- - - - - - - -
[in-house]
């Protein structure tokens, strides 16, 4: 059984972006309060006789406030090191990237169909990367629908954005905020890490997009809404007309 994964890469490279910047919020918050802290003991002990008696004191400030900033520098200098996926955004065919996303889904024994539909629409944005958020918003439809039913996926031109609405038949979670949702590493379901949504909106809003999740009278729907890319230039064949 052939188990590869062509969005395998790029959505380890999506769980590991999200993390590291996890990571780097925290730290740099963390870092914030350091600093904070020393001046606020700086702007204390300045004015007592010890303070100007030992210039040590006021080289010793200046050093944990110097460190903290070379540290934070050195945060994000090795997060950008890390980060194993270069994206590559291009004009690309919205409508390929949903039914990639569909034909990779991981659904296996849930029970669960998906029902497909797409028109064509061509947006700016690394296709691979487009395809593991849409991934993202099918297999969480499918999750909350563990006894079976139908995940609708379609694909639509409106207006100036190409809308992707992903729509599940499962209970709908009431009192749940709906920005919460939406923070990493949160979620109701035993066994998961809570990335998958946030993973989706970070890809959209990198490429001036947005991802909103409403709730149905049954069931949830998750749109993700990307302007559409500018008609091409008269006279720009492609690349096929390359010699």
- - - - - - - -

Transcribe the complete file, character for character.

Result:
[in-house]
């Protein structure tokens, strides 16, 4: 059984972006309060006789406030090191990237169909990367629908954005905020890490997009809404007309 994964890469490279910047919020918050802290003991002990008696004191400030900033520098200098996926955004065919996303889904024994539909629409944005958020918003439809039913996926031109609405038949979670949702590493379901949504909106809003999740009278729907890319230039064949 052939188990590869062509969005395998790029959505380890999506769980590991999200993390590291996890990571780097925290730290740099963390870092914030350091600093904070020393001046606020700086702007204390300045004015007592010890303070100007030992210039040590006021080289010793200046050093944990110097460190903290070379540290934070050195945060994000090795997060950008890390980060194993270069994206590559291009004009690309919205409508390929949903039914990639569909034909990779991981659904296996849930029970669960998906029902497909797409028109064509061509947006700016690394296709691979487009395809593991849409991934993202099918297999969480499918999750909350563990006894079976139908995940609708379609694909639509409106207006100036190409809308992707992903729509599940499962209970709908009431009192749940709906920005919460939406923070990493949160979620109701035993066994998961809570990335998958946030993973989706970070890809959209990198490429001036947005991802909103409403709730149905049954069931949830998750749109993700990307302007559409500018008609091409008269006279720009492609690349096929390359010699």